Monday, September 29, 2014

The Young World by Chris Weitz

Series: The Young World Trilogy (bk. 1)

Genera(s): Dystopian Sci-fi

Subjects: post-apocalyptic, survival, viruses, love, adventure

Setting: New York City: Manhattan and Long Island

POV/Tense: 1st person past tense rotating between Jefferson and Donna

Age/Grade Level: Teen

Length: 373 pgs.

HC/PB: Hardcover

List Price: $19.00

Publisher: Hachette: Little, Brown

Summary/ product description: “After a mysterious Sickness wipes out the rest of the population, the young survivors assemble into tightly run tribes. Jefferson, the reluctant leader of the Washington Square tribe, and Donna, the girl he's secretly in love with, have carved out a precarious existence among the chaos. But when another tribe member discovers a clue that may hold the cure to the Sickness, five teens set out on a life-altering road trip to save humankind.

The tribe exchanges gunfire with enemy gangs, escapes cults and militias, braves the wilds of the subway and Central Park...and discovers truths they could never have imagined.”

My Review:  I like this book so much more than I expected. I loved the character voice/narration, especially Donna’s POV. Jefferson was a good male lead too. The Young World is a dystopian with a simple premise similar to the Gone series by Michael Grant, or Lex Thomas’s Quarantine series, but like the movie Contagion too. No zombies, no adults, no little kids. All that are left are teens and it’s set in New York City.

The characters in the book couldn’t help but compare their situation to books and movies. Donna even said in was like The Hunger Games and Lord of the Flies. I love this sarcastic, self-aware, and pop-culture dropping stuff. Donna seems so cynical and self deprecating. Jefferson believes in honor, and he’s a bit of an idealist. His father was Japenese and he in Zen Buddist. His father was also apparently very old and more like grand-father age, which I though was a very odd touch. Maybe the author is basing characters off of family members? Jefferson likes to fight with Japanese swords that were a family heirloom. Donna and Jefferson like each other and maybe even love each other. Some romance happens, but there’s a lot of un-sureness between them. Love is had to find in the Pocky, as Donna might say.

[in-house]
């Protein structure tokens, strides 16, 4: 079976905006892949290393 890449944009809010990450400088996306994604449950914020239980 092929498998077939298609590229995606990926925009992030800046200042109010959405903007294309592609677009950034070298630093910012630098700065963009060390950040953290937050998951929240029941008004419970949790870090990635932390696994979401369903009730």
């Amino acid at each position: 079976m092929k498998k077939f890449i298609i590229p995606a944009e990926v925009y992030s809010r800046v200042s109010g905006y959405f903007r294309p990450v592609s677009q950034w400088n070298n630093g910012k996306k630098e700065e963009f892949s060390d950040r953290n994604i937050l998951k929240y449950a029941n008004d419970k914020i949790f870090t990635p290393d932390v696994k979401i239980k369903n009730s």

Along the lines of interesting characters, the side characters were also very unique and played big roles in the story. There’s Brainbox who’s a mechanical genius, or just a genius in general. There’s Peter who’s gay and African-American. He’s a good friend with Donna. SeeThrough is a Chinese girl who father taught Jefferson martial arts. They meet a guy called Ratso later on and a girl named Kath.

Lots of stuff happens in this book. It’s well plotted and paced. The author writes and directs movies and you can see that influence his story. But he explores the first person perspective, which isn’t something you get in movies science you’re on the outside looking in. I love getting to know a character’s personality. There was action and adventure and fighting. If you like violence in your movies in books, but not so much to it gets boring, then I’d recommend this.

You will like this if you are interested in reading a good dystopian story, or a fan of The Hunger Games, Gone, Quarantine: The Loners by Lex Thomas, No Easy Way Out by Dayna Lorentz, In The After by Demitria Lunetta, or other books about teens surviving in a post-apocalyptic world.

Cover Art Review: I love the title treatment. The characters are on the cover, but not sure who is who. Left to right: Donna (flag), Jeff, SeeThrough, Peter?, Brainbox?.

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